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i spent a couple years studying in paris at the feet of some great authors, american writers, came back to the united states early in 1964 planning to go back to the university to lead an academic career, when my life was totally transformed forever in the summer that year when the rising tide in the fight for civil rights swept across the nation. thousands of young people my age or heading to mississippi to try to break the back of segregation in the south. i was living in cambridge at the time. one day i simply got in my car. this was the 1916s. it was a little par.
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and i drove across town into the black community. i had never been in the black community before although i had grown up just outside of boston and i went to a minister, a wonderful man, some of you may recall his name. a revered figure in the black community and some close associate of dr. king and i asked him simply may i be of use? and he said yes, young man, you can. and he said i am glad you are here to talk to me in your own home town because you don't need to go to mississippi to find injustice in america. he said you can join the struggle here. come into schools and try to
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help our children. i walked into the headquarters of boston public school and said i am going to be a teacher. i had never heard of certification. i knew nothing about teaching. didn't teach anything useful. they still don't teach you much that is useful. the first day i ever talked they taught me to teach kindergarten. first time i ever talked in my life. i was terrified. i have no idea what to do with people that size. toomey they were like gerbils and crawled all over me. but i survived. they promoted me to be a fourth grade teacher and one way or another i have been working with young people ever since.
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starting in the late years of the 1980s, and throughout the 1990s, i began to spend my time with a bunch of little kids living in new york in a section called mudhaven which was then and is still today this angle poorest neighborhood in the south bronx which remains to this day of forced congressional district out of all 235 congressional districts in america. i thought i had seen poverty in boston but i had never seen anything on this scale before. what happened to those? did you keep in touch with them? how many have survived? how many did not?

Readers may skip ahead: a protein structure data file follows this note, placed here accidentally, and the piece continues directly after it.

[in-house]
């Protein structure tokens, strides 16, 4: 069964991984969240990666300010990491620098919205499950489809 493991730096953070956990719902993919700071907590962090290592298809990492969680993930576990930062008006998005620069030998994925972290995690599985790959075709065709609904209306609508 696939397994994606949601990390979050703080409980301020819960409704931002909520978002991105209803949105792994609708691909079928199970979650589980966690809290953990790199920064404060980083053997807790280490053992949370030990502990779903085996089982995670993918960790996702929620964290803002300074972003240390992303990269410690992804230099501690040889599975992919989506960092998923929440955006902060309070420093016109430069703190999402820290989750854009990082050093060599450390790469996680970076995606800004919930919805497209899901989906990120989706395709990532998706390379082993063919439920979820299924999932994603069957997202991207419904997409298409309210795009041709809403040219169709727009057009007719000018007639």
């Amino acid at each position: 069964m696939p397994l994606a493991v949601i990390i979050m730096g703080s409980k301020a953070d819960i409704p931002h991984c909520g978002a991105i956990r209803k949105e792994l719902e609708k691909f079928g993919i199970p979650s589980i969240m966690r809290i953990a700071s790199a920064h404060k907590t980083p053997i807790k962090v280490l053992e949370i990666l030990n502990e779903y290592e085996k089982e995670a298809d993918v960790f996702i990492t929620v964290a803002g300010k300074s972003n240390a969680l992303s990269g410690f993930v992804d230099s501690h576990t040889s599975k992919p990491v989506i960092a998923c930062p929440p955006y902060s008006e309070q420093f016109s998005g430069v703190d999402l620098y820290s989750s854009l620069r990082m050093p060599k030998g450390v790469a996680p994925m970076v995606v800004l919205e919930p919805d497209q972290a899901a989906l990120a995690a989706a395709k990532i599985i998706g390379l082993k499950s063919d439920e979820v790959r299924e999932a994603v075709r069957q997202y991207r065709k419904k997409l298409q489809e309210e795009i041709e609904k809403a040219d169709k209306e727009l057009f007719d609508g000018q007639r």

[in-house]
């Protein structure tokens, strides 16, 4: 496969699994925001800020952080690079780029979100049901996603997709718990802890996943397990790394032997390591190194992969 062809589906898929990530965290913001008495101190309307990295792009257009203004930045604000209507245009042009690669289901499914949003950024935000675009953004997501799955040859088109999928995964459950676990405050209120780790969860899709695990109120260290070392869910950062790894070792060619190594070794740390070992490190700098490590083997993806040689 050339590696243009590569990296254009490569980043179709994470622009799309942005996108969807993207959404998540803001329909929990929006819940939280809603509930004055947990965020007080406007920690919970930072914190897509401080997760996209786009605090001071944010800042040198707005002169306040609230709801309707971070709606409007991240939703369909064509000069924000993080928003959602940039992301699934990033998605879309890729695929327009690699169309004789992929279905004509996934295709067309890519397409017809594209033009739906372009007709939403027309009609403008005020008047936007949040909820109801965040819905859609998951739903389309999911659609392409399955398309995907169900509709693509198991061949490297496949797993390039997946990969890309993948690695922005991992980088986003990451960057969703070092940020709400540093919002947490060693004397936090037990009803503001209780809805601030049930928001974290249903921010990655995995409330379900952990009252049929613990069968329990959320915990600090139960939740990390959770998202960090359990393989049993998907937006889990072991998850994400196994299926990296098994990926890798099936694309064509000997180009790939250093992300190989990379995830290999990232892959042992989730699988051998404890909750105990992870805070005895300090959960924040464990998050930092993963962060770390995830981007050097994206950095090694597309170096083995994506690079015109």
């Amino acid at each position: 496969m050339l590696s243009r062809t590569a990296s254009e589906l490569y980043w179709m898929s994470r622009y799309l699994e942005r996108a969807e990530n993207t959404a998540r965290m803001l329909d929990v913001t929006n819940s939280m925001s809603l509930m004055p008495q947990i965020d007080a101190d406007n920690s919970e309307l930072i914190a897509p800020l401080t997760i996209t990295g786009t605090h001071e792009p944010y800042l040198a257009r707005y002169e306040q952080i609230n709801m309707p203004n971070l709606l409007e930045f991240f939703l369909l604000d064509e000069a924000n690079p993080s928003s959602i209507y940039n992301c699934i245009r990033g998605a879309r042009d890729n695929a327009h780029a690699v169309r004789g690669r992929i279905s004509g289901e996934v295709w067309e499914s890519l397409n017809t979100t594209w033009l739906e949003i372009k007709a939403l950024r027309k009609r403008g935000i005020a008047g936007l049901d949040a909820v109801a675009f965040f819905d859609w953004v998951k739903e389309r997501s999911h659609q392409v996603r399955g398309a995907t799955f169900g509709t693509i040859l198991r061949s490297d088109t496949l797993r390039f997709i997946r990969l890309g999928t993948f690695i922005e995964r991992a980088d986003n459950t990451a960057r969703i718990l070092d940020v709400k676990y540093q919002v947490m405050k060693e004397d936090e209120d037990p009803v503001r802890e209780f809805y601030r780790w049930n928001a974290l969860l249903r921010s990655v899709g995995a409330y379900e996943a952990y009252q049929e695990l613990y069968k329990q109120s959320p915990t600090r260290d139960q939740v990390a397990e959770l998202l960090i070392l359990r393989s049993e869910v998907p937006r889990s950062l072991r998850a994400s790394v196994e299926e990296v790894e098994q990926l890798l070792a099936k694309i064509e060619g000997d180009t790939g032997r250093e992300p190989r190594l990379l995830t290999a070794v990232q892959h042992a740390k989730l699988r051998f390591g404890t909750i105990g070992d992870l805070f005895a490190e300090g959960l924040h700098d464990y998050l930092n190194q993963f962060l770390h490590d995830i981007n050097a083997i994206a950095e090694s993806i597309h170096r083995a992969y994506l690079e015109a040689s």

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for those who did survive how did they obtain a decent education? how far did their education take them and what are they doing now? some of them i am sad to say never did recover from the battering they underwent with one or two exceptions among the worst i have seen anywhere in the united states. and streets were needle drugs and crack cocaine almost everywhere. three boys who suffered most, said to say, no longer are alive. i had known him when he was eight or so and finally killed himself with a bullet to his
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brain in a moment of despair. another killed himself intentionally with an overdose of heroin. and died by searching on the subway train. he is riding on the top of the trains under the tunnels of new york and his friends were lying down, but he, in a moment of bravado as if to say nothing the city does to me can stop me now as if we were in vince will he lifted up his head and waved to is franz, still struck his skull, his body shuddered twice and he was dead. he was not yet 14 at the time.